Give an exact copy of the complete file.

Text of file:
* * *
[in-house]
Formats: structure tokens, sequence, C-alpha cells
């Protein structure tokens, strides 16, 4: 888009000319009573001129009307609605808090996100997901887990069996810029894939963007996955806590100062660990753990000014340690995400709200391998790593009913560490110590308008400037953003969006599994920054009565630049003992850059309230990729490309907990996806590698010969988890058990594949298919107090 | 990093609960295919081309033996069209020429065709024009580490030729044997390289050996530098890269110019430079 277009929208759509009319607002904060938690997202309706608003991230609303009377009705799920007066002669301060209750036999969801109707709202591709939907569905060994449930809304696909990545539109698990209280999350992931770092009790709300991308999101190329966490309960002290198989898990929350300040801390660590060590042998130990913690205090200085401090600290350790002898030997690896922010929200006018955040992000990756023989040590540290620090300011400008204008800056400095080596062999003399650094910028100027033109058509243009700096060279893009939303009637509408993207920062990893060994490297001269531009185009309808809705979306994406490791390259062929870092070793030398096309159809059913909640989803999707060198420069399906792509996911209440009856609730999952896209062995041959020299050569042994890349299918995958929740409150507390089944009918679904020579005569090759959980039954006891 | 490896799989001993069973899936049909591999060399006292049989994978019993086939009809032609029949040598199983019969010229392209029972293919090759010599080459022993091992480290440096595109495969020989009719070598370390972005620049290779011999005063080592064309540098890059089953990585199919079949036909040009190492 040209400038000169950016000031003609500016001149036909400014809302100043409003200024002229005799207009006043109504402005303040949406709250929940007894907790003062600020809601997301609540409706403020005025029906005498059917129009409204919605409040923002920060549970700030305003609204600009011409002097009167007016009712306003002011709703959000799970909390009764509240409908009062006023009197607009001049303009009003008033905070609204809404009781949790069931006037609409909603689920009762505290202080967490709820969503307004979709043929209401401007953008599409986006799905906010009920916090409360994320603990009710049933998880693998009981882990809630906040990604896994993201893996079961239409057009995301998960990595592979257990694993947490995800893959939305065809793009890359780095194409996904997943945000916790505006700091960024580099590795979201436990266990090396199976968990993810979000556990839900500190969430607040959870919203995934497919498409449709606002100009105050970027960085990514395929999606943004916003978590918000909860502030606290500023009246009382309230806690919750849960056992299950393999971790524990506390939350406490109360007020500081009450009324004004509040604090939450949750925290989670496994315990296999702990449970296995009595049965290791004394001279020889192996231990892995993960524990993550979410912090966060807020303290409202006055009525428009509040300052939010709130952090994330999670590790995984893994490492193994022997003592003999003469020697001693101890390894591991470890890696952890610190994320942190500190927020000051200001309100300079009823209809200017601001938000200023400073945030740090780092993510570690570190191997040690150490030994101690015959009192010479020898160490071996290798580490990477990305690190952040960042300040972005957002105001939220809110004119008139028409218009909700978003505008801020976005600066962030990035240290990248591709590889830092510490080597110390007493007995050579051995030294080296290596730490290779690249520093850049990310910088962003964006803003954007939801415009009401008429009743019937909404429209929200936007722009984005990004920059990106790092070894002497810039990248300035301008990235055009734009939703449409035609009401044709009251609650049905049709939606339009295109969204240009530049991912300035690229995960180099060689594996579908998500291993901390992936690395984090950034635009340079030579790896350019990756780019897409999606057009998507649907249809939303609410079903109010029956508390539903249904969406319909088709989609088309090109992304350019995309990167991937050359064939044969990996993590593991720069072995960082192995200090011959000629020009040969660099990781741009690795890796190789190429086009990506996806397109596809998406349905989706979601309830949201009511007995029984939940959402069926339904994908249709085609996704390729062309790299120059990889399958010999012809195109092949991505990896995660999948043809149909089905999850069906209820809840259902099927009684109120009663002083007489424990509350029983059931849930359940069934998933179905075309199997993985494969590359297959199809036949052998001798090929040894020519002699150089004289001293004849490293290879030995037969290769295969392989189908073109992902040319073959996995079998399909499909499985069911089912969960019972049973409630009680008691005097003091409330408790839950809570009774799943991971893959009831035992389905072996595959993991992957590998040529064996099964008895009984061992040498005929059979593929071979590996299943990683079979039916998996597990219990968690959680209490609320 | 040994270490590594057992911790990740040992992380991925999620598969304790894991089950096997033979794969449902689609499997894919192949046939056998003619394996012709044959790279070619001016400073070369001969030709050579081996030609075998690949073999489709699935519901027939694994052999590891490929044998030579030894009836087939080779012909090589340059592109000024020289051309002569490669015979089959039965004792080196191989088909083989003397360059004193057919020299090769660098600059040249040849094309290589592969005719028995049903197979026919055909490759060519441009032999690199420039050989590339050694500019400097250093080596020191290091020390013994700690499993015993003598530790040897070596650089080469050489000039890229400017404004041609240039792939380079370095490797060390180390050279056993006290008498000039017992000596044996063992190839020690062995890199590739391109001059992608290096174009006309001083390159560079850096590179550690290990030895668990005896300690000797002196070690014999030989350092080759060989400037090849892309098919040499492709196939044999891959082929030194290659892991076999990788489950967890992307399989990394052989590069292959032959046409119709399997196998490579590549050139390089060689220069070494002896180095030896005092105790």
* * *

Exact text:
[in-house]
Formats: structure tokens, sequence, C-alpha cells
């Protein structure tokens, strides 16, 4: 888009000319009573001129009307609605808090996100997901887990069996810029894939963007996955806590100062660990753990000014340690995400709200391998790593009913560490110590308008400037953003969006599994920054009565630049003992850059309230990729490309907990996806590698010969988890058990594949298919107090 | 990093609960295919081309033996069209020429065709024009580490030729044997390289050996530098890269110019430079 277009929208759509009319607002904060938690997202309706608003991230609303009377009705799920007066002669301060209750036999969801109707709202591709939907569905060994449930809304696909990545539109698990209280999350992931770092009790709300991308999101190329966490309960002290198989898990929350300040801390660590060590042998130990913690205090200085401090600290350790002898030997690896922010929200006018955040992000990756023989040590540290620090300011400008204008800056400095080596062999003399650094910028100027033109058509243009700096060279893009939303009637509408993207920062990893060994490297001269531009185009309808809705979306994406490791390259062929870092070793030398096309159809059913909640989803999707060198420069399906792509996911209440009856609730999952896209062995041959020299050569042994890349299918995958929740409150507390089944009918679904020579005569090759959980039954006891 | 490896799989001993069973899936049909591999060399006292049989994978019993086939009809032609029949040598199983019969010229392209029972293919090759010599080459022993091992480290440096595109495969020989009719070598370390972005620049290779011999005063080592064309540098890059089953990585199919079949036909040009190492 040209400038000169950016000031003609500016001149036909400014809302100043409003200024002229005799207009006043109504402005303040949406709250929940007894907790003062600020809601997301609540409706403020005025029906005498059917129009409204919605409040923002920060549970700030305003609204600009011409002097009167007016009712306003002011709703959000799970909390009764509240409908009062006023009197607009001049303009009003008033905070609204809404009781949790069931006037609409909603689920009762505290202080967490709820969503307004979709043929209401401007953008599409986006799905906010009920916090409360994320603990009710049933998880693998009981882990809630906040990604896994993201893996079961239409057009995301998960990595592979257990694993947490995800893959939305065809793009890359780095194409996904997943945000916790505006700091960024580099590795979201436990266990090396199976968990993810979000556990839900500190969430607040959870919203995934497919498409449709606002100009105050970027960085990514395929999606943004916003978590918000909860502030606290500023009246009382309230806690919750849960056992299950393999971790524990506390939350406490109360007020500081009450009324004004509040604090939450949750925290989670496994315990296999702990449970296995009595049965290791004394001279020889192996231990892995993960524990993550979410912090966060807020303290409202006055009525428009509040300052939010709130952090994330999670590790995984893994490492193994022997003592003999003469020697001693101890390894591991470890890696952890610190994320942190500190927020000051200001309100300079009823209809200017601001938000200023400073945030740090780092993510570690570190191997040690150490030994101690015959009192010479020898160490071996290798580490990477990305690190952040960042300040972005957002105001939220809110004119008139028409218009909700978003505008801020976005600066962030990035240290990248591709590889830092510490080597110390007493007995050579051995030294080296290596730490290779690249520093850049990310910088962003964006803003954007939801415009009401008429009743019937909404429209929200936007722009984005990004920059990106790092070894002497810039990248300035301008990235055009734009939703449409035609009401044709009251609650049905049709939606339009295109969204240009530049991912300035690229995960180099060689594996579908998500291993901390992936690395984090950034635009340079030579790896350019990756780019897409999606057009998507649907249809939303609410079903109010029956508390539903249904969406319909088709989609088309090109992304350019995309990167991937050359064939044969990996993590593991720069072995960082192995200090011959000629020009040969660099990781741009690795890796190789190429086009990506996806397109596809998406349905989706979601309830949201009511007995029984939940959402069926339904994908249709085609996704390729062309790299120059990889399958010999012809195109092949991505990896995660999948043809149909089905999850069906209820809840259902099927009684109120009663002083007489424990509350029983059931849930359940069934998933179905075309199997993985494969590359297959199809036949052998001798090929040894020519002699150089004289001293004849490293290879030995037969290769295969392989189908073109992902040319073959996995079998399909499909499985069911089912969960019972049973409630009680008691005097003091409330408790839950809570009774799943991971893959009831035992389905072996595959993991992957590998040529064996099964008895009984061992040498005929059979593929071979590996299943990683079979039916998996597990219990968690959680209490609320 | 040994270490590594057992911790990740040992992380991925999620598969304790894991089950096997033979794969449902689609499997894919192949046939056998003619394996012709044959790279070619001016400073070369001969030709050579081996030609075998690949073999489709699935519901027939694994052999590891490929044998030579030894009836087939080779012909090589340059592109000024020289051309002569490669015979089959039965004792080196191989088909083989003397360059004193057919020299090769660098600059040249040849094309290589592969005719028995049903197979026919055909490759060519441009032999690199420039050989590339050694500019400097250093080596020191290091020390013994700690499993015993003598530790040897070596650089080469050489000039890229400017404004041609240039792939380079370095490797060390180390050279056993006290008498000039017992000596044996063992190839020690062995890199590739391109001059992608290096174009006309001083390159560079850096590179550690290990030895668990005896300690000797002196070690014999030989350092080759060989400037090849892309098919040499492709196939044999891959082929030194290659892991076999990788489950967890992307399989990394052989590069292959032959046409119709399997196998490579590549050139390089060689220069070494002896180095030896005092105790």